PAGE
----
Republican Rep. Tom Emmer, who has submitted a bill to lift the U.S.
trade embargo on Cuba.
Piccone said that on balance the pro-engagement camp feels "positive,
although realistic that certain promises were made to senators like Rubio.
"It is up for grabs, what is happening at the end."
Miami Herald reporter Patricia Mazzei contributed to this report.
Follow Nora Gámez Torres on Twitter: @ngameztorres
Source: Marco Rubio: 'Trump will treat Cuba like the dictatorship it is'
| Miami Herald -
http://www.miamiherald.com/news/nation-world/world/americas/cuba/article142898404.html Continue reading
La organización Human Rights Foundation (HRF) expresó "profunda decepción" por la exclusión del filme Santa y Andrés, del realizador cubano Carlos Lechuga, de la actual edición del Havana Film Festival de Nueva York, que arrancó el 30 de marzo y se celebra hasta el 7 de abril.Continue reading
14ymedio, Mario Penton, Miami, 31 March 2017 — The Foundation for Human
Rights in Cuba (FDHC) launched its new program Artists For Rights in
Miami on Friday and sent a strong message to the Cuban government's
"repressors": You are being watched and your actions will not go unnoticed.
The artistic project seeks to sensitize artists and the Cuban people in
general about the difficult situation of human rights in the island.
More than 30 artists have contributed to the project's first activity,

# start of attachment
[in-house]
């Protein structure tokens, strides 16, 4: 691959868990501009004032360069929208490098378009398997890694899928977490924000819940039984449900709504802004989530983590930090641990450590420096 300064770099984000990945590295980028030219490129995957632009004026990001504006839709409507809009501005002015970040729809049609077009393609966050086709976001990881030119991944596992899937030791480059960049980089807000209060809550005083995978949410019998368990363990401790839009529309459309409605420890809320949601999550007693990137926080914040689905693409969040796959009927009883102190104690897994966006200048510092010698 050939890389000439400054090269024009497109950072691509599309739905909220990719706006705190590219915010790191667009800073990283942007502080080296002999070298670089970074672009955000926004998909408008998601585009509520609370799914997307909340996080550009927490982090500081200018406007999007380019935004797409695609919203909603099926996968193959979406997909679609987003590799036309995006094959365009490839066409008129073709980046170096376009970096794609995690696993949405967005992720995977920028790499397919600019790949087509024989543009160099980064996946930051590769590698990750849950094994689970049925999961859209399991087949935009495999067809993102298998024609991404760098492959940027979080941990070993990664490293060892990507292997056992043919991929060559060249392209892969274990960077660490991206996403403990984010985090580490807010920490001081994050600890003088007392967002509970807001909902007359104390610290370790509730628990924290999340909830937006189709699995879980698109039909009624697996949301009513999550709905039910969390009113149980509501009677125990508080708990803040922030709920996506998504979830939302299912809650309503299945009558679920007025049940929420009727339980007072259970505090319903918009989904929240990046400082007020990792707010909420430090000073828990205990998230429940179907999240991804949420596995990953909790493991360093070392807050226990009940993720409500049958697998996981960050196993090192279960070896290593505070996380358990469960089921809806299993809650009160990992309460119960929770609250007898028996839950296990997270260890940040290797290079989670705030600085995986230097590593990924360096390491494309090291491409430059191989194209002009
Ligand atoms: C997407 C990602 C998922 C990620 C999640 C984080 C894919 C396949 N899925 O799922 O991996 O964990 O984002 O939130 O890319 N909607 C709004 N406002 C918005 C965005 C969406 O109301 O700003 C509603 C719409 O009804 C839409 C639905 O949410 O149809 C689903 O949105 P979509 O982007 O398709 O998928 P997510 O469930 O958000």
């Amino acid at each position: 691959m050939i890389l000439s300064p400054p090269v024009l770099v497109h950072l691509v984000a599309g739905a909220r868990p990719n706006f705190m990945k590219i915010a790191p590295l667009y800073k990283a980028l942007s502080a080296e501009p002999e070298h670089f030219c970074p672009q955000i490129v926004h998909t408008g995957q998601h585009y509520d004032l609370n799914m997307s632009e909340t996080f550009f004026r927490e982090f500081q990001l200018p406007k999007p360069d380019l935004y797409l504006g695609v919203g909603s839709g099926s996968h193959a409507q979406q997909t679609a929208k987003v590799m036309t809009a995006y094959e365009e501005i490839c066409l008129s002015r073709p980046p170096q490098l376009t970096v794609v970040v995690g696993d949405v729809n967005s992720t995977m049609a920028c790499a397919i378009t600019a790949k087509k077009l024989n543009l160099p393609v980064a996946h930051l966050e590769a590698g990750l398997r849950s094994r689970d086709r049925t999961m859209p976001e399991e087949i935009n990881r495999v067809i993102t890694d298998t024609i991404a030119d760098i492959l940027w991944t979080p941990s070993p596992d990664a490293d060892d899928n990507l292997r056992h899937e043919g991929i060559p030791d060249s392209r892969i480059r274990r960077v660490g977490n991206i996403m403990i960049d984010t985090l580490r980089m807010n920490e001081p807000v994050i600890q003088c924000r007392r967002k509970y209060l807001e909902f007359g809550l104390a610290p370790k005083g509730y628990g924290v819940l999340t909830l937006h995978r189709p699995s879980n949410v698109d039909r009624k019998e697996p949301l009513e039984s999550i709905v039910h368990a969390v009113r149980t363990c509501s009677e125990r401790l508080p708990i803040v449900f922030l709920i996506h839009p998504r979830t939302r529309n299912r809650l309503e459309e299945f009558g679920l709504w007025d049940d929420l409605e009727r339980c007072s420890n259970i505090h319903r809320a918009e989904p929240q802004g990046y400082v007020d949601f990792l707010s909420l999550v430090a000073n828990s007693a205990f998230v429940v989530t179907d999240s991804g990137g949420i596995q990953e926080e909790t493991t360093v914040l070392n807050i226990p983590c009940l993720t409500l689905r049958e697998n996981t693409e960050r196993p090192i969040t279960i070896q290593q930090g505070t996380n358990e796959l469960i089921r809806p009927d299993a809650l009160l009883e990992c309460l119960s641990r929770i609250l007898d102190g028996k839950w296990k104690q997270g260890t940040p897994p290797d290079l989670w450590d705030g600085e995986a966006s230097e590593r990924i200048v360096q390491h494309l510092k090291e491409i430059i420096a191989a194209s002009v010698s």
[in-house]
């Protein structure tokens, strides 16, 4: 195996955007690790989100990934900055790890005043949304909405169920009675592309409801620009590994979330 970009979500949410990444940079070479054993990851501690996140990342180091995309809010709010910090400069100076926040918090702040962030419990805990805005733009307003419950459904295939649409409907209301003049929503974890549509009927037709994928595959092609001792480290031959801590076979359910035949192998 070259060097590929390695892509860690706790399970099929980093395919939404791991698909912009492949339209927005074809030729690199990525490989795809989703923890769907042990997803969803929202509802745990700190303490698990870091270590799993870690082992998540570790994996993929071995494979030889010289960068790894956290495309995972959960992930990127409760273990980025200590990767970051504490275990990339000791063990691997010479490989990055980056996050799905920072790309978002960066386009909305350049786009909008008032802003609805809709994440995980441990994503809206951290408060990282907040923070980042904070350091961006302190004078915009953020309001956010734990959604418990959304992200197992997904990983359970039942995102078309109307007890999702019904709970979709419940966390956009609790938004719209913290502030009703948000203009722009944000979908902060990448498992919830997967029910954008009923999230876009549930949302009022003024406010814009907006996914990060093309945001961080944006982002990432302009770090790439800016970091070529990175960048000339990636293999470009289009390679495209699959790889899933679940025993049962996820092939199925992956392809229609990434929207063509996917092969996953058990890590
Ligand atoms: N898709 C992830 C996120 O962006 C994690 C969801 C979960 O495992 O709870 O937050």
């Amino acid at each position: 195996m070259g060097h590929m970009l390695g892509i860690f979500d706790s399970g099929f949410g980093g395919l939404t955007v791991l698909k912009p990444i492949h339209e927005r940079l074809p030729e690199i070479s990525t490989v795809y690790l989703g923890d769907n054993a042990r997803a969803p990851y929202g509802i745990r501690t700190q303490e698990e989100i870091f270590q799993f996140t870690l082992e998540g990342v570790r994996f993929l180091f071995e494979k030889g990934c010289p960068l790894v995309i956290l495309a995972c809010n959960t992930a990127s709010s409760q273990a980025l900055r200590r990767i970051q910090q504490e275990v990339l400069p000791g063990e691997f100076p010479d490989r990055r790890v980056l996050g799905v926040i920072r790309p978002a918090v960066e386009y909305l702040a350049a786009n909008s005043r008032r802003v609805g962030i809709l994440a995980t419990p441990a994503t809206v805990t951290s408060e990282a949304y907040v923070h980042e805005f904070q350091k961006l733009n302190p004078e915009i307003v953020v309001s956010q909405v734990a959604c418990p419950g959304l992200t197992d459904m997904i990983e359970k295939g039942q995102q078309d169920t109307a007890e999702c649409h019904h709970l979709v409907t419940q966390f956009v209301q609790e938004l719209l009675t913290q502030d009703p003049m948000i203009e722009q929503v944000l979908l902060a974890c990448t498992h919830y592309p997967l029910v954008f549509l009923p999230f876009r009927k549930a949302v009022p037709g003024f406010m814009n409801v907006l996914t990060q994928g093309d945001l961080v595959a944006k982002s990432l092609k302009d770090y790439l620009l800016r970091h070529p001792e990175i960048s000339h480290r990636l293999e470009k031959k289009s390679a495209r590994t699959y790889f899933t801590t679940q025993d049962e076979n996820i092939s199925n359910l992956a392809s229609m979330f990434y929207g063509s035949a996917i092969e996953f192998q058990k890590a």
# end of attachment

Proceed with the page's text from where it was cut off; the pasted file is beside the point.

among them artists who are in Cuba, in exile and in other countries such
as Venezuela, Costa Rica and Puerto Rico.
"In the gallery there will be pictures of all kinds, not necessarily
political. What we consider to be political is the artist's decision to
contribute his art to the promotion of human rights in Cuba," said Juan
Antonio Blanco, president of the Foundation.
The first action of this new project is an exhibition of fine art open
to the public at Calle 8 in Miami, the hub of the Cuban diaspora in the
Among the artists who will exhibit their works at the Cuban Art Club
Gallery are Ramón Unzueta, Danilo Maldonado known as El Sexto, Claudia
Di Paolo, Rolando Paciel, Yovani Bauta, Roxana Brizuela and Ramon
Willians. The exhibition will be open from April 1st to 15th, and
admission will be free
Blanco also talked about the Foundation's project to identify and
document the repressors that the Cuban government uses to muzzle the
"We have numerous documented cases of repressors, with photos and
archives proving their participation in activities against civil society
and human rights activists on the island," he said.
"Publicity isn't important to us, rather we want to have a psychological
impact on military and paramilitary repressors. We want our message to
reach those who carry out the acts of repudiation in exchange for a
sandwich or for a T-shirt, so that they think about it three times," he
According to the FDHC, in Cuba there are more than 70,000 prisoners,
which is why it ranks as the sixth country in the world in prisoners per
"There are thousands of prisoners who are in prison under the charge of
'dangerousness' [without having committed a crime] so they do not have
to call them political prisoners," he added.
According to Blanco, the Foundation is undertaking "quiet diplomacy" to
ensure that these people who have been identified as repressors are not
able to obtain visas for the United States or European countries.
The detailing of the record or repressors has not been without conflict.
"In Miami we have received denunciations against repressors, but we
always ask the denouncer to sign a notarized affidavit that the